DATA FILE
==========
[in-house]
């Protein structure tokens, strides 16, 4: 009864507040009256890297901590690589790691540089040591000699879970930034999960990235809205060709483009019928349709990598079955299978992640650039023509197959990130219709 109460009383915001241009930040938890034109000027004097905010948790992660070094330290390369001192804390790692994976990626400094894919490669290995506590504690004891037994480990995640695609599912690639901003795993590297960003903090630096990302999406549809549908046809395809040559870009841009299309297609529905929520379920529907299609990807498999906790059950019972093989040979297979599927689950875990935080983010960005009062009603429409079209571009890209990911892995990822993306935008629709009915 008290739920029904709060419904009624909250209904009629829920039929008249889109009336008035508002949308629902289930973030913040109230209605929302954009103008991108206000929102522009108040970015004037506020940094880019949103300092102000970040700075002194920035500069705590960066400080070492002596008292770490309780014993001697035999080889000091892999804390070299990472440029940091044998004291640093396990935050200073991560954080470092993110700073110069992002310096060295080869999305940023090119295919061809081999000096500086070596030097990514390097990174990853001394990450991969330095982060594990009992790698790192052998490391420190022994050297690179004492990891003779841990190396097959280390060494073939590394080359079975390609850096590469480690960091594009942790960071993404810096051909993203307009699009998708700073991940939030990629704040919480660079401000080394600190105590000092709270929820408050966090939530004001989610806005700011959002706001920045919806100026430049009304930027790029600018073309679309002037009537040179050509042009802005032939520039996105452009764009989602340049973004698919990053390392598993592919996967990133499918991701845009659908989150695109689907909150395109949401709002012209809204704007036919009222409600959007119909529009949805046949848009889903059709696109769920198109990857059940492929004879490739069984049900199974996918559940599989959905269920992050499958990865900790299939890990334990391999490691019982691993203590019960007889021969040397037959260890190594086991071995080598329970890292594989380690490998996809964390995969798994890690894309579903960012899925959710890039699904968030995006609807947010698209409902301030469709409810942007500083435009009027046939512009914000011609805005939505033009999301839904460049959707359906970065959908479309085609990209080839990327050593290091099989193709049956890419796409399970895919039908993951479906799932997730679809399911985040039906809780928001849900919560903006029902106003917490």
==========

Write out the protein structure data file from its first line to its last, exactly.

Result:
[in-house]
């Protein structure tokens, strides 16, 4: 009864507040009256890297901590690589790691540089040591000699879970930034999960990235809205060709483009019928349709990598079955299978992640650039023509197959990130219709 109460009383915001241009930040938890034109000027004097905010948790992660070094330290390369001192804390790692994976990626400094894919490669290995506590504690004891037994480990995640695609599912690639901003795993590297960003903090630096990302999406549809549908046809395809040559870009841009299309297609529905929520379920529907299609990807498999906790059950019972093989040979297979599927689950875990935080983010960005009062009603429409079209571009890209990911892995990822993306935008629709009915 008290739920029904709060419904009624909250209904009629829920039929008249889109009336008035508002949308629902289930973030913040109230209605929302954009103008991108206000929102522009108040970015004037506020940094880019949103300092102000970040700075002194920035500069705590960066400080070492002596008292770490309780014993001697035999080889000091892999804390070299990472440029940091044998004291640093396990935050200073991560954080470092993110700073110069992002310096060295080869999305940023090119295919061809081999000096500086070596030097990514390097990174990853001394990450991969330095982060594990009992790698790192052998490391420190022994050297690179004492990891003779841990190396097959280390060494073939590394080359079975390609850096590469480690960091594009942790960071993404810096051909993203307009699009998708700073991940939030990629704040919480660079401000080394600190105590000092709270929820408050966090939530004001989610806005700011959002706001920045919806100026430049009304930027790029600018073309679309002037009537040179050509042009802005032939520039996105452009764009989602340049973004698919990053390392598993592919996967990133499918991701845009659908989150695109689907909150395109949401709002012209809204704007036919009222409600959007119909529009949805046949848009889903059709696109769920198109990857059940492929004879490739069984049900199974996918559940599989959905269920992050499958990865900790299939890990334990391999490691019982691993203590019960007889021969040397037959260890190594086991071995080598329970890292594989380690490998996809964390995969798994890690894309579903960012899925959710890039699904968030995006609807947010698209409902301030469709409810942007500083435009009027046939512009914000011609805005939505033009999301839904460049959707359906970065959908479309085609990209080839990327050593290091099989193709049956890419796409399970895919039908993951479906799932997730679809399911985040039906809780928001849900919560903006029902106003917490």